Vita Sackville-West's erotic verse to her lover emerges from 'intoxicating night'
Scholar finds writer's poem to mistress Violet Trefusis as it falls out of book during conservation work at her Sissinghurst home
from The Guardian, Tuesday 30 April 2013 06.24 AEST by Maev Kennedy, Tuesday 30 April 2013 06.24 AEST
Courtesy of the Smith College Libraries
When Vita Sackville-West married the diplomat Sir Harold Nicolson in the chapel of the palatial family home at Knole in Kent in 1913, the society column-writers enthused over the 21-year-old bride's beauty and her magnificent wedding gown. But as a poem going on display this week for the first time makes clear, there was more to the marriage than a conventional fairytale romance.
Sackville-West's erotic verse, written in French to her lover Violet Trefusis and translated by Harvey James, the scholar who found it, contrasts daytime strolls through floral meadows with “intoxicating night” when “I search on your lip for a madder caress/ I tear secrets from your yielding flesh.”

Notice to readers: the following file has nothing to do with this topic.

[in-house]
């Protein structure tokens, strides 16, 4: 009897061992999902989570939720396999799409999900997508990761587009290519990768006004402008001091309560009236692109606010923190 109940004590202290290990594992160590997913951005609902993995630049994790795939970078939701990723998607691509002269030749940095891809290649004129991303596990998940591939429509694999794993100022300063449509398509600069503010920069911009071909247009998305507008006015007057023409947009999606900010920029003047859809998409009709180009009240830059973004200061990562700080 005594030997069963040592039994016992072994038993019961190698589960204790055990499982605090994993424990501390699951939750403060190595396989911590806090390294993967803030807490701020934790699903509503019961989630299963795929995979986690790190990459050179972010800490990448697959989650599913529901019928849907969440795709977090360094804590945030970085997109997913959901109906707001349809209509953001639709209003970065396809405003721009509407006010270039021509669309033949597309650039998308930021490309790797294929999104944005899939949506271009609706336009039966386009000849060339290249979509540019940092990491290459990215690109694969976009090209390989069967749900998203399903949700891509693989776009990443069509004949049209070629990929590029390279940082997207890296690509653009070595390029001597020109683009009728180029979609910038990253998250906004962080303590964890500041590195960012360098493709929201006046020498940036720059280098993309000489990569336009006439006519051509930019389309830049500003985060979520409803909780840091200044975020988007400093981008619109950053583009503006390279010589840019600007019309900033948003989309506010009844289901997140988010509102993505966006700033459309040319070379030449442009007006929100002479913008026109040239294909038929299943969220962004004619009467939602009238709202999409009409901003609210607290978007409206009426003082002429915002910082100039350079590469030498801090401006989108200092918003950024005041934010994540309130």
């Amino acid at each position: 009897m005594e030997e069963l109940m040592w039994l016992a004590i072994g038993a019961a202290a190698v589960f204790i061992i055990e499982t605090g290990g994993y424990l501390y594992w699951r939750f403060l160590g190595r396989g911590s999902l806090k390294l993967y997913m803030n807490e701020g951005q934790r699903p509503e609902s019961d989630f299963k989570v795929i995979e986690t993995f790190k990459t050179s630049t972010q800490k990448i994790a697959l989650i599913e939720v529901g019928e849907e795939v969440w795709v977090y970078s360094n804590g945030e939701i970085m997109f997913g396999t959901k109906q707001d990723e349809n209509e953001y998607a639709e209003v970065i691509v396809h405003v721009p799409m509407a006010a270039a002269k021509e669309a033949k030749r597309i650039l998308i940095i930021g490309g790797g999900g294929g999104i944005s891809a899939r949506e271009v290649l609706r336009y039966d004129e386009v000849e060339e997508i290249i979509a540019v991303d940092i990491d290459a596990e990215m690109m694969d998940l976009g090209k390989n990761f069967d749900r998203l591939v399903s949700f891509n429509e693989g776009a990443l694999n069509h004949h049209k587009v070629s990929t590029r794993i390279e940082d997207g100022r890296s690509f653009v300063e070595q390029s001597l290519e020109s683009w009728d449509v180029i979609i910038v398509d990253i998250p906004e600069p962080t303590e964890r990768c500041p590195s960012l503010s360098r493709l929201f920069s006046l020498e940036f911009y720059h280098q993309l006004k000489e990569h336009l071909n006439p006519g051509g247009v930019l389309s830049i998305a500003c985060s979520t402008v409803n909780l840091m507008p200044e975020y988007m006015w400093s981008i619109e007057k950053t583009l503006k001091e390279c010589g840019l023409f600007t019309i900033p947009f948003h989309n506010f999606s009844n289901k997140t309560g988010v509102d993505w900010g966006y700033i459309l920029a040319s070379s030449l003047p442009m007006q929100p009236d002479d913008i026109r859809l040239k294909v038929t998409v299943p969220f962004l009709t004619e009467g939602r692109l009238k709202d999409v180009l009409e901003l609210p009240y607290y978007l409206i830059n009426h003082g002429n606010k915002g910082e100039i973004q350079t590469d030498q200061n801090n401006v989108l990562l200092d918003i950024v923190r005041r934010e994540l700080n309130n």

Nicolson and Sackville-West went on to create one of the most famous gardens in England at their home at Sissinghurst Castle in Kent, now, like Knole, in the care of the National Trust, but both had many same-sex affairs during their long marriage, which only ended with her death in 1962.
Their tangled love life overlapped with the Bloomsbury Group of writers and artists. Sackville-West's most famous affair was with Virginia Woolf, who immortalised their relationship and her family background in the 1928 novel Orlando.
Knole, said to have a room for every day of the year, including one with silver furniture, was lost to an uncle because Sackville-West's parents had not produced a son – a loss Nigel Nicolson, who wrote a classic account of his parents in his book Portrait of a Marriage, described as the tragedy of her life.
Sackville-West also wrote extensively and the poem, which fell out of a book in her writing room at Sissinghurst as her library was being catalogued, was written just five years after her marriage, when her on-off affair with Trefusis resumed. Trefusis, daughter of Alice Keppel, the lover of King Edward VII, also had literary pretensions, and described how her lover's “profound, hereditary Sackville eyes were as pools from which the morning mists had lifted”.